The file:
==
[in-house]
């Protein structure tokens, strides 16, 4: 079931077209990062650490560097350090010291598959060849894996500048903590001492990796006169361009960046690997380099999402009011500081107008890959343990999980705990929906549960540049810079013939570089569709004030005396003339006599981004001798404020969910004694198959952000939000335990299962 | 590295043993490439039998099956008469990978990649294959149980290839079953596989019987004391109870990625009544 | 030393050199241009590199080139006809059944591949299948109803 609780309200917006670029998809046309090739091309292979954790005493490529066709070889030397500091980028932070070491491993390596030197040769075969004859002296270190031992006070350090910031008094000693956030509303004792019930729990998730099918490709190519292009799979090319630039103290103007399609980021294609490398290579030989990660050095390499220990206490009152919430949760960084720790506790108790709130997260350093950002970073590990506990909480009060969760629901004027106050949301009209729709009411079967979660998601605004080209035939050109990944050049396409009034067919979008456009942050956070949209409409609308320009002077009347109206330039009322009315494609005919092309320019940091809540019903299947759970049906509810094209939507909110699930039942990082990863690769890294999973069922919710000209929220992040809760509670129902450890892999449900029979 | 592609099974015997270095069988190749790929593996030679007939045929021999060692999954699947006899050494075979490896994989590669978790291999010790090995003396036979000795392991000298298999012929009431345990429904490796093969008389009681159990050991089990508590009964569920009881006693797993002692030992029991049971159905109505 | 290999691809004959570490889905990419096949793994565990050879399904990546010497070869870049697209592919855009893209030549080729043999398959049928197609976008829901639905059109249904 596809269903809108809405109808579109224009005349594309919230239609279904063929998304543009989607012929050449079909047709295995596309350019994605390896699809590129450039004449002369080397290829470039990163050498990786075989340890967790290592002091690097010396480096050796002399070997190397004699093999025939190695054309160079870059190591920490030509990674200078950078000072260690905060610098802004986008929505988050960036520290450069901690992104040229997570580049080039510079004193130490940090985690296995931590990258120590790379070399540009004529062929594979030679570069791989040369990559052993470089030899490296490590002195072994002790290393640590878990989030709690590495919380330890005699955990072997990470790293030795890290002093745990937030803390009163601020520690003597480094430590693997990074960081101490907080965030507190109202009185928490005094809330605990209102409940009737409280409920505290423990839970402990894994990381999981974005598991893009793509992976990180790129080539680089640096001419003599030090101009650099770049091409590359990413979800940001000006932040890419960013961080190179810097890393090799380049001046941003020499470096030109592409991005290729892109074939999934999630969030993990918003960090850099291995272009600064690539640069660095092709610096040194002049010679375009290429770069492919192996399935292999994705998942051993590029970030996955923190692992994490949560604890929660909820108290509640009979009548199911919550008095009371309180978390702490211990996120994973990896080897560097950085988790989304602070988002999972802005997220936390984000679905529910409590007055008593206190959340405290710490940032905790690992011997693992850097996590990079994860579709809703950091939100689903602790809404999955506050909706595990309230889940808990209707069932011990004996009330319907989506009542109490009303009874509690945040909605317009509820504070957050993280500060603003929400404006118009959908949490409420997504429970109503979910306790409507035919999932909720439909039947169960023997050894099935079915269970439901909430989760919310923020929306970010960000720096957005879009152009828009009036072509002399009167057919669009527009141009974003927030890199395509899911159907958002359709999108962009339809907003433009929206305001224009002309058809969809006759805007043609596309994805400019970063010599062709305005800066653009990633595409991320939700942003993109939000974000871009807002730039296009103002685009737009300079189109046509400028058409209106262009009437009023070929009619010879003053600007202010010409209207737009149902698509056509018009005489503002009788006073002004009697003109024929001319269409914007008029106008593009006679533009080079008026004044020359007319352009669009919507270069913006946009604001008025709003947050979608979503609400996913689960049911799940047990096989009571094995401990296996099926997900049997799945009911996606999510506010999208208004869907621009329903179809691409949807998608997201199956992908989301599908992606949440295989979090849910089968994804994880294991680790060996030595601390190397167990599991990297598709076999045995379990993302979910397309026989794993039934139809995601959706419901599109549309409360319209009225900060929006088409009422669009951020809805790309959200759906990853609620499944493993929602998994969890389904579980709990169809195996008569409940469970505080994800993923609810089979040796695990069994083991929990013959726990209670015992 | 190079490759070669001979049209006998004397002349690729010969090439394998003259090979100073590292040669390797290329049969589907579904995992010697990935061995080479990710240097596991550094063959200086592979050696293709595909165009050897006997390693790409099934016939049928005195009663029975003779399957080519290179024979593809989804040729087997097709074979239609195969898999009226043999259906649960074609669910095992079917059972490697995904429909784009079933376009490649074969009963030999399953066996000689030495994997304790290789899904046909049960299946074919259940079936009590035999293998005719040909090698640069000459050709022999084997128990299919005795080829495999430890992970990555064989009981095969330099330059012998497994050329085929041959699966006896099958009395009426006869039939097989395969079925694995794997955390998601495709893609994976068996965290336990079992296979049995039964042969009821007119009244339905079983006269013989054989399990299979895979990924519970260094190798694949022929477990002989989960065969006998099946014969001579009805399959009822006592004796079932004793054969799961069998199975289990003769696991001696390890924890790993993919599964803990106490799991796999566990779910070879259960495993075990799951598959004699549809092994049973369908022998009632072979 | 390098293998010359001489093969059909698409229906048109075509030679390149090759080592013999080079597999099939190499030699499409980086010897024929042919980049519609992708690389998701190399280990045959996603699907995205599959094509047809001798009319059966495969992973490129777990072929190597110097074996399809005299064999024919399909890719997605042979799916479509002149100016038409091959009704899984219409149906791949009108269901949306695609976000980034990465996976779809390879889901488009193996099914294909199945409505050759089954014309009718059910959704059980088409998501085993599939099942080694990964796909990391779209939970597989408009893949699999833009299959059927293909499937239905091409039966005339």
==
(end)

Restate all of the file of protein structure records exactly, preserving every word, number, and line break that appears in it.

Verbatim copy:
[in-house]
């Protein structure tokens, strides 16, 4: 079931077209990062650490560097350090010291598959060849894996500048903590001492990796006169361009960046690997380099999402009011500081107008890959343990999980705990929906549960540049810079013939570089569709004030005396003339006599981004001798404020969910004694198959952000939000335990299962 | 590295043993490439039998099956008469990978990649294959149980290839079953596989019987004391109870990625009544 | 030393050199241009590199080139006809059944591949299948109803 609780309200917006670029998809046309090739091309292979954790005493490529066709070889030397500091980028932070070491491993390596030197040769075969004859002296270190031992006070350090910031008094000693956030509303004792019930729990998730099918490709190519292009799979090319630039103290103007399609980021294609490398290579030989990660050095390499220990206490009152919430949760960084720790506790108790709130997260350093950002970073590990506990909480009060969760629901004027106050949301009209729709009411079967979660998601605004080209035939050109990944050049396409009034067919979008456009942050956070949209409409609308320009002077009347109206330039009322009315494609005919092309320019940091809540019903299947759970049906509810094209939507909110699930039942990082990863690769890294999973069922919710000209929220992040809760509670129902450890892999449900029979 | 592609099974015997270095069988190749790929593996030679007939045929021999060692999954699947006899050494075979490896994989590669978790291999010790090995003396036979000795392991000298298999012929009431345990429904490796093969008389009681159990050991089990508590009964569920009881006693797993002692030992029991049971159905109505 | 290999691809004959570490889905990419096949793994565990050879399904990546010497070869870049697209592919855009893209030549080729043999398959049928197609976008829901639905059109249904 596809269903809108809405109808579109224009005349594309919230239609279904063929998304543009989607012929050449079909047709295995596309350019994605390896699809590129450039004449002369080397290829470039990163050498990786075989340890967790290592002091690097010396480096050796002399070997190397004699093999025939190695054309160079870059190591920490030509990674200078950078000072260690905060610098802004986008929505988050960036520290450069901690992104040229997570580049080039510079004193130490940090985690296995931590990258120590790379070399540009004529062929594979030679570069791989040369990559052993470089030899490296490590002195072994002790290393640590878990989030709690590495919380330890005699955990072997990470790293030795890290002093745990937030803390009163601020520690003597480094430590693997990074960081101490907080965030507190109202009185928490005094809330605990209102409940009737409280409920505290423990839970402990894994990381999981974005598991893009793509992976990180790129080539680089640096001419003599030090101009650099770049091409590359990413979800940001000006932040890419960013961080190179810097890393090799380049001046941003020499470096030109592409991005290729892109074939999934999630969030993990918003960090850099291995272009600064690539640069660095092709610096040194002049010679375009290429770069492919192996399935292999994705998942051993590029970030996955923190692992994490949560604890929660909820108290509640009979009548199911919550008095009371309180978390702490211990996120994973990896080897560097950085988790989304602070988002999972802005997220936390984000679905529910409590007055008593206190959340405290710490940032905790690992011997693992850097996590990079994860579709809703950091939100689903602790809404999955506050909706595990309230889940808990209707069932011990004996009330319907989506009542109490009303009874509690945040909605317009509820504070957050993280500060603003929400404006118009959908949490409420997504429970109503979910306790409507035919999932909720439909039947169960023997050894099935079915269970439901909430989760919310923020929306970010960000720096957005879009152009828009009036072509002399009167057919669009527009141009974003927030890199395509899911159907958002359709999108962009339809907003433009929206305001224009002309058809969809006759805007043609596309994805400019970063010599062709305005800066653009990633595409991320939700942003993109939000974000871009807002730039296009103002685009737009300079189109046509400028058409209106262009009437009023070929009619010879003053600007202010010409209207737009149902698509056509018009005489503002009788006073002004009697003109024929001319269409914007008029106008593009006679533009080079008026004044020359007319352009669009919507270069913006946009604001008025709003947050979608979503609400996913689960049911799940047990096989009571094995401990296996099926997900049997799945009911996606999510506010999208208004869907621009329903179809691409949807998608997201199956992908989301599908992606949440295989979090849910089968994804994880294991680790060996030595601390190397167990599991990297598709076999045995379990993302979910397309026989794993039934139809995601959706419901599109549309409360319209009225900060929006088409009422669009951020809805790309959200759906990853609620499944493993929602998994969890389904579980709990169809195996008569409940469970505080994800993923609810089979040796695990069994083991929990013959726990209670015992 | 190079490759070669001979049209006998004397002349690729010969090439394998003259090979100073590292040669390797290329049969589907579904995992010697990935061995080479990710240097596991550094063959200086592979050696293709595909165009050897006997390693790409099934016939049928005195009663029975003779399957080519290179024979593809989804040729087997097709074979239609195969898999009226043999259906649960074609669910095992079917059972490697995904429909784009079933376009490649074969009963030999399953066996000689030495994997304790290789899904046909049960299946074919259940079936009590035999293998005719040909090698640069000459050709022999084997128990299919005795080829495999430890992970990555064989009981095969330099330059012998497994050329085929041959699966006896099958009395009426006869039939097989395969079925694995794997955390998601495709893609994976068996965290336990079992296979049995039964042969009821007119009244339905079983006269013989054989399990299979895979990924519970260094190798694949022929477990002989989960065969006998099946014969001579009805399959009822006592004796079932004793054969799961069998199975289990003769696991001696390890924890790993993919599964803990106490799991796999566990779910070879259960495993075990799951598959004699549809092994049973369908022998009632072979 | 390098293998010359001489093969059909698409229906048109075509030679390149090759080592013999080079597999099939190499030699499409980086010897024929042919980049519609992708690389998701190399280990045959996603699907995205599959094509047809001798009319059966495969992973490129777990072929190597110097074996399809005299064999024919399909890719997605042979799916479509002149100016038409091959009704899984219409149906791949009108269901949306695609976000980034990465996976779809390879889901488009193996099914294909199945409505050759089954014309009718059910959704059980088409998501085993599939099942080694990964796909990391779209939970597989408009893949699999833009299959059927293909499937239905091409039966005339």